Christian Articles: Pentecost History


Pentecostalism began among poor and disadvantaged people in the USA at the start of the Twentieth century.


Although the movement is a modern one (its foundation is usually taken to be the American Azusa Street revival in the first decade of the 20th century), its roots go back to the 18th century Wesleyan Holiness tradition, the 19th century Holiness movement and the late-Victorian Keswick Higher Life movement.

The Wesleyan Holiness movement was a reaction against the formality and ritualism of the traditional Christian churches of the time. It taught that Christians needed to be transformed by a personal experience of the truth of Christ which they could only get through the power of the Holy Spirit.

Members of this Methodist tradition experienced baptism in the Holy Spirit (which was given that name in 1771 by John Fletcher). Baptism in the Spirit was an important feature of all the Holiness churches.

The difference between these earlier traditions and the Pentecostal movement was, on the surface, speaking in tongues as a physical sign of baptism in the Spirit. The theological conflict underlying this was that members of the Holiness tradition believed that the Pentecost story did not need to be interpreted absolutely literally in modern times, while the early Pentecostals were committed to seeing baptism in the Spirit as an absolute re-enactment of the day of Pentecost.

Early twentieth century

Modern Pentecostalism began on January 1, 1901, when Agnes Ozman, a student at Charles F. Parham's Bethel Bible School in Topeka, Kansas, spoke in tongues (actually, the story is that she spoke in "Chinese", and did not speak English again for several days). On January 3, Parham and a dozen other students also spoke in tongues.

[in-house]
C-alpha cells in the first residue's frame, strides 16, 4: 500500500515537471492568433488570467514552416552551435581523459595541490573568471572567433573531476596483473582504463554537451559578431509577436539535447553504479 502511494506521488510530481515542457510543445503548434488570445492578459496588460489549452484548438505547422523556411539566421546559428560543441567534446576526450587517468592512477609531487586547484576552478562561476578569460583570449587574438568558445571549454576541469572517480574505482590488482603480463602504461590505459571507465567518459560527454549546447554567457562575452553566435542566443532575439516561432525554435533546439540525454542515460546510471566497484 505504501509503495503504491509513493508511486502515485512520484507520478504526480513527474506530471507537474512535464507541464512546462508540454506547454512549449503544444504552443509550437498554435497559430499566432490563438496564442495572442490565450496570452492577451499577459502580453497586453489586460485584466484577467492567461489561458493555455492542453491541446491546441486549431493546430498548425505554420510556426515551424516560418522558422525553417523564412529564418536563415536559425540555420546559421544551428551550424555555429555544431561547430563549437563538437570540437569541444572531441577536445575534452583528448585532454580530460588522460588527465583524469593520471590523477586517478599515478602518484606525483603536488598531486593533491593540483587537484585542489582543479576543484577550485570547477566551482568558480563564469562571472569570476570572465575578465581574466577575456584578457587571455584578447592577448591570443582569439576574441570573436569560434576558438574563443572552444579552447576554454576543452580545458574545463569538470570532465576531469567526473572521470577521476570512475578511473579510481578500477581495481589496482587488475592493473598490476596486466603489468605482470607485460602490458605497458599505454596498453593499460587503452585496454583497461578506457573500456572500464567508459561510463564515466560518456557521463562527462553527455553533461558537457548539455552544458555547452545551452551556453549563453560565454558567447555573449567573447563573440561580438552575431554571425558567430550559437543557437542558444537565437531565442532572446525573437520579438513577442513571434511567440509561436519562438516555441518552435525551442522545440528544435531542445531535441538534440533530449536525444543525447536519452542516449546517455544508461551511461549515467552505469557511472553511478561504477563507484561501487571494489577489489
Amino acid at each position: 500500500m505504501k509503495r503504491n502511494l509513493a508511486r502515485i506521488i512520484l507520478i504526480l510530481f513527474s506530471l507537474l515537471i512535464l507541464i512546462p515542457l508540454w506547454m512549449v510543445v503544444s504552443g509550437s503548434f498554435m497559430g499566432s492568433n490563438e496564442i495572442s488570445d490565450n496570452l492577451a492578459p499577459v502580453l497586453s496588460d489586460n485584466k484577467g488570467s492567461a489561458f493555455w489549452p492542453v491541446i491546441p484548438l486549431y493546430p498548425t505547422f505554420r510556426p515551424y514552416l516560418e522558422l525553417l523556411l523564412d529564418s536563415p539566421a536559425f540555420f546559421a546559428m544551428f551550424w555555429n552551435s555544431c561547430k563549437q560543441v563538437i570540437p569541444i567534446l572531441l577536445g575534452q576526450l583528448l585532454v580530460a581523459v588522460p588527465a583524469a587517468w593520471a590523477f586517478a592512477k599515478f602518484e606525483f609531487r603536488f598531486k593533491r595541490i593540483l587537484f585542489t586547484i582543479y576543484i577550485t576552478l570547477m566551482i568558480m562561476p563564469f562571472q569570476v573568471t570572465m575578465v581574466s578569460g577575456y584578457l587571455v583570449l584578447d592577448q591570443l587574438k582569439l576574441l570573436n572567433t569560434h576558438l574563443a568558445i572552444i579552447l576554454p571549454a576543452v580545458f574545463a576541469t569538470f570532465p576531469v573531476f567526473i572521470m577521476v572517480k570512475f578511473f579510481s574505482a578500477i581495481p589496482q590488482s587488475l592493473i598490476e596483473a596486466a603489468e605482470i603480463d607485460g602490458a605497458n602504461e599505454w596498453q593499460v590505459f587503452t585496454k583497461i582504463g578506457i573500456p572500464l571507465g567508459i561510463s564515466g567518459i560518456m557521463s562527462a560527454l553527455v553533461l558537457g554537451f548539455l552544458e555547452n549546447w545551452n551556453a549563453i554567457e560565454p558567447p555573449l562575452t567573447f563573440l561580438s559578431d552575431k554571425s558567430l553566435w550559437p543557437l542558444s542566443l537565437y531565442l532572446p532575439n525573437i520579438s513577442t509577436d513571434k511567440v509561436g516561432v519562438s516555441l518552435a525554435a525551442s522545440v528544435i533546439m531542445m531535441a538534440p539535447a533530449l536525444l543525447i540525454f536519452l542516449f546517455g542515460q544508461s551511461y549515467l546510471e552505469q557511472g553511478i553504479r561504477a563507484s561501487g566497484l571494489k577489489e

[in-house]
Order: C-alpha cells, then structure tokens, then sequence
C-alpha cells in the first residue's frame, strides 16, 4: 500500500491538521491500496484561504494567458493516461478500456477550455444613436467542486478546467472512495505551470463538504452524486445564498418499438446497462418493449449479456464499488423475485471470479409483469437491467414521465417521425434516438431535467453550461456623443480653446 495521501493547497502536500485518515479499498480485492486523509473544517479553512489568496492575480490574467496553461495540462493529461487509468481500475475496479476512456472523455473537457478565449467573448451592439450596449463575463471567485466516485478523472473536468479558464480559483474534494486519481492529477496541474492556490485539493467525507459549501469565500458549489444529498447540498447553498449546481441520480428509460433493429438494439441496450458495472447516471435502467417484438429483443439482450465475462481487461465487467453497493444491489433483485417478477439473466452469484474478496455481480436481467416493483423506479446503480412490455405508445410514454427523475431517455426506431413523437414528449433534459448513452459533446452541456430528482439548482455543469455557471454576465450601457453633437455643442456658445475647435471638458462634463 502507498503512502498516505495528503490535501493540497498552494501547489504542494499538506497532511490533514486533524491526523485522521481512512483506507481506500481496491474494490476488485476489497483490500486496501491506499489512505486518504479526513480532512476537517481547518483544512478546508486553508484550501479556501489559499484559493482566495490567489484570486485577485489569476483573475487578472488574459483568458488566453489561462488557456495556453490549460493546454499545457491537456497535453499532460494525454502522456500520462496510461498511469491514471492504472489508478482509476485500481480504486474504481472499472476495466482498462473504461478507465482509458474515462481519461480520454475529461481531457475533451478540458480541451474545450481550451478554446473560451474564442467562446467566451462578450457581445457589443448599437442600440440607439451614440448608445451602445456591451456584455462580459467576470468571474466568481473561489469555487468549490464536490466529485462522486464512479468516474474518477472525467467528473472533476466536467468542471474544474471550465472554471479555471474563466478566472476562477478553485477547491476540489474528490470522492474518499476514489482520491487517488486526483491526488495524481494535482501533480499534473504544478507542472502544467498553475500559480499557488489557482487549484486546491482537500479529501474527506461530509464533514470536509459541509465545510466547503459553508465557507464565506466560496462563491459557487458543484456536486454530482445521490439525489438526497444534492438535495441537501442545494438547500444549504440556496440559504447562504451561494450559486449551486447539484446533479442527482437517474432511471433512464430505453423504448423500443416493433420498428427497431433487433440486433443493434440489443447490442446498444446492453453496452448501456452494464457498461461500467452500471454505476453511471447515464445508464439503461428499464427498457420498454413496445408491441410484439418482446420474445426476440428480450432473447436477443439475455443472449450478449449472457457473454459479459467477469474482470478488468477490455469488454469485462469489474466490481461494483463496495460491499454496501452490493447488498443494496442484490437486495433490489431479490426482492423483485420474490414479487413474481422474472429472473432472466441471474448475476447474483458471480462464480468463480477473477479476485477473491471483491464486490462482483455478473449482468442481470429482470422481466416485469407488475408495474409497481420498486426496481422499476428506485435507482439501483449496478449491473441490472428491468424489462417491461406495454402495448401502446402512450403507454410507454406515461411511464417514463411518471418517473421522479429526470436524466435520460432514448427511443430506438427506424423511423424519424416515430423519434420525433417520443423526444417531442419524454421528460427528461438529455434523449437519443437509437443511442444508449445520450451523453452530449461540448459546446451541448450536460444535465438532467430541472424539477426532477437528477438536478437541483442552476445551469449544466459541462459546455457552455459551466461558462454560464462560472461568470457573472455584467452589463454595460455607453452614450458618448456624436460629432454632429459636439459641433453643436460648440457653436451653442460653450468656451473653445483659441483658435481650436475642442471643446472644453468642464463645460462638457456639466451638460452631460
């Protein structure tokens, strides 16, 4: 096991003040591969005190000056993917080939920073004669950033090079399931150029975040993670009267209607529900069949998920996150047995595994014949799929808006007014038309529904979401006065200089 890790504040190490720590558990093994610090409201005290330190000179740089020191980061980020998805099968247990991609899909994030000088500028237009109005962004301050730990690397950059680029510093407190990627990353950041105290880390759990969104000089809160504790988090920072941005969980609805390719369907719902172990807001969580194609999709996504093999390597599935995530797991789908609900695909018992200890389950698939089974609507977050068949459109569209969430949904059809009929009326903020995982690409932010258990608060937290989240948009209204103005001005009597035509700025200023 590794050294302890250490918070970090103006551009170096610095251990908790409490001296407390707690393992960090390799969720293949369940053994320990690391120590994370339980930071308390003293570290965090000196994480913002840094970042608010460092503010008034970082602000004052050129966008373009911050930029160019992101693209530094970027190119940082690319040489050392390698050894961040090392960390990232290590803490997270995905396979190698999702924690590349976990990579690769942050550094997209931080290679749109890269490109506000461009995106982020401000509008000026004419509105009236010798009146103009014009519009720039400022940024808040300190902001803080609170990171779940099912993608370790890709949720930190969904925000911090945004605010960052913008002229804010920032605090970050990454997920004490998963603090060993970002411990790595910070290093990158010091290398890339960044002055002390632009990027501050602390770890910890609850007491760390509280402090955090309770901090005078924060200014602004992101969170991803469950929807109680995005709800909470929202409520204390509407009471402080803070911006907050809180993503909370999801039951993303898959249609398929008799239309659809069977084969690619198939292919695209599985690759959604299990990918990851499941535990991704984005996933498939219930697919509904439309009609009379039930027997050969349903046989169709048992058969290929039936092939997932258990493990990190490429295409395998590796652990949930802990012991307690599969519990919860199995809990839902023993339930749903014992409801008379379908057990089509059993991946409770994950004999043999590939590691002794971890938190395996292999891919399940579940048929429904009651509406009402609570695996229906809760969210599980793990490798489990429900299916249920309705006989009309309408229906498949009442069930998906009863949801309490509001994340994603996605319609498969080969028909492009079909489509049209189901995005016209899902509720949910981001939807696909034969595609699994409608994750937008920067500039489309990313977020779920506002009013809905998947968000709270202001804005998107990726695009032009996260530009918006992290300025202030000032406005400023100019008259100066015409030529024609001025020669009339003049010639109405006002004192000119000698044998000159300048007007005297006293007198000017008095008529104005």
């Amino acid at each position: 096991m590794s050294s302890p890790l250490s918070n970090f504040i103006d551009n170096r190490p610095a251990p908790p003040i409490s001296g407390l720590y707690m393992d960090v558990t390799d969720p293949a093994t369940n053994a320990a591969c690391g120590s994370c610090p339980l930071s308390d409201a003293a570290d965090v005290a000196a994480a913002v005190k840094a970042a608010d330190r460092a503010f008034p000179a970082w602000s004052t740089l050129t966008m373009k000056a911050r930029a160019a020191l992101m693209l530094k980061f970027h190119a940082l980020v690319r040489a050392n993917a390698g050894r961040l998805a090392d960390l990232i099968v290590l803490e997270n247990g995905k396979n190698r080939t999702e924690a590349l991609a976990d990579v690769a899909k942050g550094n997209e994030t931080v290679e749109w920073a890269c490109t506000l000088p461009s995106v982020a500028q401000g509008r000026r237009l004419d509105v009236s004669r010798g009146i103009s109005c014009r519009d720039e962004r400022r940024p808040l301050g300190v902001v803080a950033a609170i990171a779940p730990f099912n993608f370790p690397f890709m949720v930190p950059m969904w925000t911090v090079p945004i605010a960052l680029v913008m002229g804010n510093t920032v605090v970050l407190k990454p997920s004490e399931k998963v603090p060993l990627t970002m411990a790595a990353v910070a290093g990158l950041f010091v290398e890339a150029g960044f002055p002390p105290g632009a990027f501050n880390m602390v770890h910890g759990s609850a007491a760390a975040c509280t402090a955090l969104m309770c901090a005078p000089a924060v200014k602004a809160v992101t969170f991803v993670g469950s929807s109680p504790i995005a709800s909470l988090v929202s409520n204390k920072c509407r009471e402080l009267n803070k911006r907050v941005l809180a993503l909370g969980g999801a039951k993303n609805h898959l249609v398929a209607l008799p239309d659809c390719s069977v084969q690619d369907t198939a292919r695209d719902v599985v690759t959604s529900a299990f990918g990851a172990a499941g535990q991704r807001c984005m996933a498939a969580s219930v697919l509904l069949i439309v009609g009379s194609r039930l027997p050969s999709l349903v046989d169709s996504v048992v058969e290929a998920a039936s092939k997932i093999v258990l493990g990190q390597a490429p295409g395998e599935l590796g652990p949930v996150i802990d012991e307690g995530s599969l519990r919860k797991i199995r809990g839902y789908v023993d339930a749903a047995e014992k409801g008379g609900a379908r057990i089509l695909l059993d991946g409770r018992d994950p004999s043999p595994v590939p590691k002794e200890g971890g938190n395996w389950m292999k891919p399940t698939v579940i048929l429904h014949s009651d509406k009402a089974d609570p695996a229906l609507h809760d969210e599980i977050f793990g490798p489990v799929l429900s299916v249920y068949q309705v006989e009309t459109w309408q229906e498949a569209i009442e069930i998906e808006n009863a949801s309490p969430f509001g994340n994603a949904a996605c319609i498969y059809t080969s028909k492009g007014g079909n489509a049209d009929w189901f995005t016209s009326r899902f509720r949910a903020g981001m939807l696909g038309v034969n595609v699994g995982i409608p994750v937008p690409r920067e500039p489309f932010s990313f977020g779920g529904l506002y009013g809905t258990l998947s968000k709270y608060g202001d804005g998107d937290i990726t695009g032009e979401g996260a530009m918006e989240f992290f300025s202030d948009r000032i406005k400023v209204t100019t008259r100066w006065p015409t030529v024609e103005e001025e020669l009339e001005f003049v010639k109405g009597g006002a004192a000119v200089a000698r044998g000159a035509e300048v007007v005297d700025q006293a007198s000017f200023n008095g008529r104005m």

Parham and his followers later moved to Texas and began a spiritual revival in 1905.

This was followed by what became known as the Asuza Street revival, centered on the Apostolic Faith Gospel Mission in Azusa Street, Los Angeles, led by the African-American preacher William Joseph Seymour, who had studied with Parham.

In 1906 Seymour preached that God would "send a new Pentecost" if people prayed for one, and was rewarded when he and his congregation began speaking in tongues.

This event, greatly helped by apocalyptic thoughts prompted by the San Francisco Earthquake which happened soon after, sparked a powerful religious revival driven by the three doctrines of salvation, sanctification and baptism in the Spirit, and in which the gifts of the Spirit were seen on a large scale. Over 13,000 people are said to have spoken in tongues in the first year.

At first the Pentecostal ideas flourished in individual church groups across North America, and it was not until 1914 that the first Pentecostal denomination, the Church of God in Christ, was founded.

The first Pentecostal church in the UK was founded by William Oliver Hutchinson in 1908 at the Emmanuel Mission Hall, Bournemouth. It became the headquarters of a network of Pentecostal churches which became known as the Apostolic Faith Church.

Another early European Pentecostal denomination was the Elim Pentecostal Church, which was founded in 1915 in Ireland by a Welshman, George Jeffreys.

source: bbc. co. uk